#1- Traffic is generated by participating in the community; not daily posting – The blogosphere doubles in size every 6 months and cutting through the clutter will become ever more difficult with a new blog emerging every second. Daily posting deals with the clutter by adding more clutter.
Although this strategy made sense 12 months ago and still makes sense for the top bloggers, its effectiveness diminishes with every new blog created. Traffic is generated by successful bloggers linking to you either in their posts or in their blogroll. Mack at Viral Garden has a series of great posts on the importance of joining the community.
#2 – Traffic is irrelevant to your blog’s success anyway– Unless you specifically target bloggers like Bruce, are a blogging consultant or blog about your latest book, traffic is irrelevant to you. What matters most is whether you are reaching your target audience (which may be narrow and focused), not necessarily how many people read your posts. Engaging with the audience you want to have a relationship with is a much smarter strategy than posting frequently
#3- Loyal readers coming back daily to check your posts is so Web 1.0 – As the blogosphere matures, the number of new readers and bloggers will decrease and loyal readers are going to matter more. I have heard many bloggers tell me that they will lose reader loyalty if these readers come back daily and do not see any new posts. This perception is still very strong although irrelevant. Loyal readers subscribe to your blog via RSS feeds and have new content pushed to them. They will remain loyal because they have subscribed, not because you post frequently.
#4 – Frequent posting is actually starting to have a negative impact on loyalty: Seth Godin (a frequent blogger) has a very interesting theory. According to him, RSS fatigue is already setting in. With too many posts, you run the risk of losing loyal readers, overwhelmed by the clutter you generate. Readers will start to tune off if your blog takes up too much of their time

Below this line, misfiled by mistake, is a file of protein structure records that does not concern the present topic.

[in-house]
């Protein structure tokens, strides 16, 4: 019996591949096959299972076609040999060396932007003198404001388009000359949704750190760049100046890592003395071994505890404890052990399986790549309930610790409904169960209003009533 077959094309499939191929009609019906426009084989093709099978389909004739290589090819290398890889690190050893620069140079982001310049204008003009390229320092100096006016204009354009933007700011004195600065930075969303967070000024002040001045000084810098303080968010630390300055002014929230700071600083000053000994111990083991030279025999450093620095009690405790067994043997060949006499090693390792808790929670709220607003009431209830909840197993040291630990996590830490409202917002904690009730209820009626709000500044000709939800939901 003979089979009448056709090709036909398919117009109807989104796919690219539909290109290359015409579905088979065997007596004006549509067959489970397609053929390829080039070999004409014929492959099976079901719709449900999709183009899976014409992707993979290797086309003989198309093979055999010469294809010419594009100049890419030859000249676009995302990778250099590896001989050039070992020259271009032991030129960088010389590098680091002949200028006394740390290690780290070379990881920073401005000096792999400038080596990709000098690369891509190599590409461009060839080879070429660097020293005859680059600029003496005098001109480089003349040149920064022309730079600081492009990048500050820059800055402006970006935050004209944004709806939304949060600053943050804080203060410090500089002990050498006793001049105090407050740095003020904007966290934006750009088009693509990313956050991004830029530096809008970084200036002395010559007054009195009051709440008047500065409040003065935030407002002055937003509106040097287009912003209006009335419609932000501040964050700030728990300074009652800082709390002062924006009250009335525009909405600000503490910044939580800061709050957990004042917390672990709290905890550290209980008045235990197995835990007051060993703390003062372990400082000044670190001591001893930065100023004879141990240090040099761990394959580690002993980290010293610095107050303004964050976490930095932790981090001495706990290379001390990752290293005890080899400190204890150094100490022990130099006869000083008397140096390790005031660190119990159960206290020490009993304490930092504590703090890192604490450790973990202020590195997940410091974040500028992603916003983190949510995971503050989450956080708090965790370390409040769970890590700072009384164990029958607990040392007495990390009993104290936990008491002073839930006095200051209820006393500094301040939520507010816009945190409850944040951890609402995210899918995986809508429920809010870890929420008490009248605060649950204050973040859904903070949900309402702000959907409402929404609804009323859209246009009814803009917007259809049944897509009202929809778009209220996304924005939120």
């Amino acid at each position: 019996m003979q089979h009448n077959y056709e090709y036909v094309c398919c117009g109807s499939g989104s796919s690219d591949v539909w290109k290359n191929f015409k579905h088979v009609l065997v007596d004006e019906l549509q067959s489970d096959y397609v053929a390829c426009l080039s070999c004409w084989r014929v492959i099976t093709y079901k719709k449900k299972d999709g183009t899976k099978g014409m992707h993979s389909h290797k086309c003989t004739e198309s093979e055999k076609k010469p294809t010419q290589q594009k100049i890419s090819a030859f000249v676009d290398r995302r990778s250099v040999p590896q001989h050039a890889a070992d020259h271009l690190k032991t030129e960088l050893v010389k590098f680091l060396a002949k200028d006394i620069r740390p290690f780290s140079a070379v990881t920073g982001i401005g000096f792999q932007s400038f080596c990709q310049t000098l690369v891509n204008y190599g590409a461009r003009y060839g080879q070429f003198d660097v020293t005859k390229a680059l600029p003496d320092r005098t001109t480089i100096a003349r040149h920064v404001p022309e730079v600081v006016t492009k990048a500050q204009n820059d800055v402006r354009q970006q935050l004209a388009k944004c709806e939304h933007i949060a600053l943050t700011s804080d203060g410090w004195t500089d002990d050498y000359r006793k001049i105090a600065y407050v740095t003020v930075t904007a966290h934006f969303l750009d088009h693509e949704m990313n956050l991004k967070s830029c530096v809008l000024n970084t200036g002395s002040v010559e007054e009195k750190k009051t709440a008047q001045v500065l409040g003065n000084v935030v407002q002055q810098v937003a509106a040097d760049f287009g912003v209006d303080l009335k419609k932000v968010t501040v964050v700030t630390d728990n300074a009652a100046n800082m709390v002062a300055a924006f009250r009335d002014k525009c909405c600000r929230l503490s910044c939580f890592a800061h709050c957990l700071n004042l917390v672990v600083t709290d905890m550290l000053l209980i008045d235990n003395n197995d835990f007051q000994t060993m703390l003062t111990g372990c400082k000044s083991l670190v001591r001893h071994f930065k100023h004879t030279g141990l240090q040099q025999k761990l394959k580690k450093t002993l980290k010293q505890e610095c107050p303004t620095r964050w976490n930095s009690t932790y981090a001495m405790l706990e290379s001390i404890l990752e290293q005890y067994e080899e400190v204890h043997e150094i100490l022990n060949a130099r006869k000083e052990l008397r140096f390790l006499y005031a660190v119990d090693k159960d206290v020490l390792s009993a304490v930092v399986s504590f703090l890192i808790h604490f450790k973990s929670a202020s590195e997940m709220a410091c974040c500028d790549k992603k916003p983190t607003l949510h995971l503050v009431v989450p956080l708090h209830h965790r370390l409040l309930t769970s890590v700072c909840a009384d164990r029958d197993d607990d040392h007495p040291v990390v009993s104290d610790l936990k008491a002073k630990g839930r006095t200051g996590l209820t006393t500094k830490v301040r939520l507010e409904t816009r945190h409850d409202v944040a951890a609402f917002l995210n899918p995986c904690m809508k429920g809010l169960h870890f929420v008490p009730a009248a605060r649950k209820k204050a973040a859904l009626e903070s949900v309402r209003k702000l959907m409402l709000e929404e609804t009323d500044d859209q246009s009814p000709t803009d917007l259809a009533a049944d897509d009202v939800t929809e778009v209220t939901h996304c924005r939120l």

#5: Frequent posting keeps key senior executives and thought leaders out of the blogosphere – My colleagues and industry peers cite bandwidth constraints as the number one reason for not blogging. They are absolutely right: frequent posting is not very compatible with a high pressure job. As an example, not one single blog is authored by a senior corporate marketing blogger in the top 25 marketing blogs listed by Mack. Not only does the blogosphere lose valuable thought leadership, it runs the risk of being overlooked by these very same marketers.
A recent study by Forrester found a reluctance among marketers to shift from more tried-and-true online channels like search and e-mail marketing. Just 13 percent reported using blogs or social networks in marketing, and 49 percent said they had no plans to do so in the next year. If the blogosphere wants to become more mainstream (vs. being the latest hype), frequent posting and required bandwidth are undoubtedly a major barrier to adoption.
#6: Frequent posting drives poor content quality – The pressure of daily posting drives many bloggers to re-purpose other bloggers’ content or give quick un-insightful comments on the news. Few bloggers have enough time (or expertise) to write daily thought leadership pieces, thus adding to the clutter. Ben at the Church of the Customer Blog explores the 1% rule and cites the Wikipedia example: 25 million readers visit Wikipedia every month, but the number of people who actually contribute content to Wikipedia is about 1-2 percent of total site visitors. I would argue that the same is valid for the blogosphere as a whole where most of the original high value content is driven by 1% of the bloggers. Some of the most insightful –and most quoted- marketing thought blogging leaders are actually infrequent posters, from Sam Decker to Charlene Li or Randi Baseler.
#7: Frequent posting threatens the credibility of the blogosphere – as many bloggers re-purpose existing content under the pressure of daily posting, they do not take the time to do any sort of due diligence and conduct effective research. Errors snowball in the blogosphere as they spread from one blogger to the other. The collective wisdom of user generated content was supposed to provide an alternative to biased traditional media content – it is instead echoing the thoughts and biases of a few.
#8 – Frequent posting will push corporate bloggers into the hands of PR agencies – As they struggle with bandwidth constraints as well as peer pressure to join the blogosphere, more and more companies will resort to partnering with their PR agencies to create blogs. The blogosphere will in turn lose some of its effectiveness and value.
#9 – Frequent posting creates the equivalent of a blogging landfill – According to Technorati, only 55% of bloggers post after 3 months of existence. The pressure of the first months to write frequently certainly contributes to people abandoning their blogs. Is that in the blogosphere’s best interest to have a third of its participants frustrated by their initial efforts?